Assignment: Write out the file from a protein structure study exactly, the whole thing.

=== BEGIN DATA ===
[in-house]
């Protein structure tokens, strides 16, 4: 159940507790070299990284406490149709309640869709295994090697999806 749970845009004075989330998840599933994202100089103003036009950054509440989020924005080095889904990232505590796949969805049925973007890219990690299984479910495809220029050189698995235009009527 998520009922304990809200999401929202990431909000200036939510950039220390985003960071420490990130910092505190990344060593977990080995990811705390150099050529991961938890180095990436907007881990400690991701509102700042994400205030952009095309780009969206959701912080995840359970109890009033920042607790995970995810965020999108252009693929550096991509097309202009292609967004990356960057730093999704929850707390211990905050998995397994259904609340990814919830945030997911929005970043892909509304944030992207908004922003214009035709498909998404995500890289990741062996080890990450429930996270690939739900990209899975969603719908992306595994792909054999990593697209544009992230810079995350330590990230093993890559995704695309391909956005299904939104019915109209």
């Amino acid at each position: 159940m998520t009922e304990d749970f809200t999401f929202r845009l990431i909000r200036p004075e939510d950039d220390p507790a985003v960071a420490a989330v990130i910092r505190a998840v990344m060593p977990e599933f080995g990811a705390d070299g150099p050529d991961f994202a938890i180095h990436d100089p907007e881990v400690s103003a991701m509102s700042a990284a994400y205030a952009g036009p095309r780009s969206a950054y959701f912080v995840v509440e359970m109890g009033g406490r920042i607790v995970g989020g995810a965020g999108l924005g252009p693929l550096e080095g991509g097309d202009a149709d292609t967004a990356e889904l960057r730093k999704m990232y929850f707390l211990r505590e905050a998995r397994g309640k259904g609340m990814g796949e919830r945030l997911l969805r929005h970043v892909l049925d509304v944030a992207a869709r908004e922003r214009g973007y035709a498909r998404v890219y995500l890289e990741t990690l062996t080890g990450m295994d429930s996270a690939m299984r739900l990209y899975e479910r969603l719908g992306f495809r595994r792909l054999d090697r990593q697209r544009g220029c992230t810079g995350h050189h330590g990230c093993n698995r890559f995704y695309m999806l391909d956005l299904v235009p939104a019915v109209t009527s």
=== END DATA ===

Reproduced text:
[in-house]
């Protein structure tokens, strides 16, 4: 159940507790070299990284406490149709309640869709295994090697999806 749970845009004075989330998840599933994202100089103003036009950054509440989020924005080095889904990232505590796949969805049925973007890219990690299984479910495809220029050189698995235009009527 998520009922304990809200999401929202990431909000200036939510950039220390985003960071420490990130910092505190990344060593977990080995990811705390150099050529991961938890180095990436907007881990400690991701509102700042994400205030952009095309780009969206959701912080995840359970109890009033920042607790995970995810965020999108252009693929550096991509097309202009292609967004990356960057730093999704929850707390211990905050998995397994259904609340990814919830945030997911929005970043892909509304944030992207908004922003214009035709498909998404995500890289990741062996080890990450429930996270690939739900990209899975969603719908992306595994792909054999990593697209544009992230810079995350330590990230093993890559995704695309391909956005299904939104019915109209």
């Amino acid at each position: 159940m998520t009922e304990d749970f809200t999401f929202r845009l990431i909000r200036p004075e939510d950039d220390p507790a985003v960071a420490a989330v990130i910092r505190a998840v990344m060593p977990e599933f080995g990811a705390d070299g150099p050529d991961f994202a938890i180095h990436d100089p907007e881990v400690s103003a991701m509102s700042a990284a994400y205030a952009g036009p095309r780009s969206a950054y959701f912080v995840v509440e359970m109890g009033g406490r920042i607790v995970g989020g995810a965020g999108l924005g252009p693929l550096e080095g991509g097309d202009a149709d292609t967004a990356e889904l960057r730093k999704m990232y929850f707390l211990r505590e905050a998995r397994g309640k259904g609340m990814g796949e919830r945030l997911l969805r929005h970043v892909l049925d509304v944030a992207a869709r908004e922003r214009g973007y035709a498909r998404v890219y995500l890289e990741t990690l062996t080890g990450m295994d429930s996270a690939m299984r739900l990209y899975e479910r969603l719908g992306f495809r595994r792909l054999d090697r990593q697209r544009g220029c992230t810079g995350h050189h330590g990230c093993n698995r890559f995704y695309m999806l391909d956005l299904v235009p939104a019915v109209t009527s």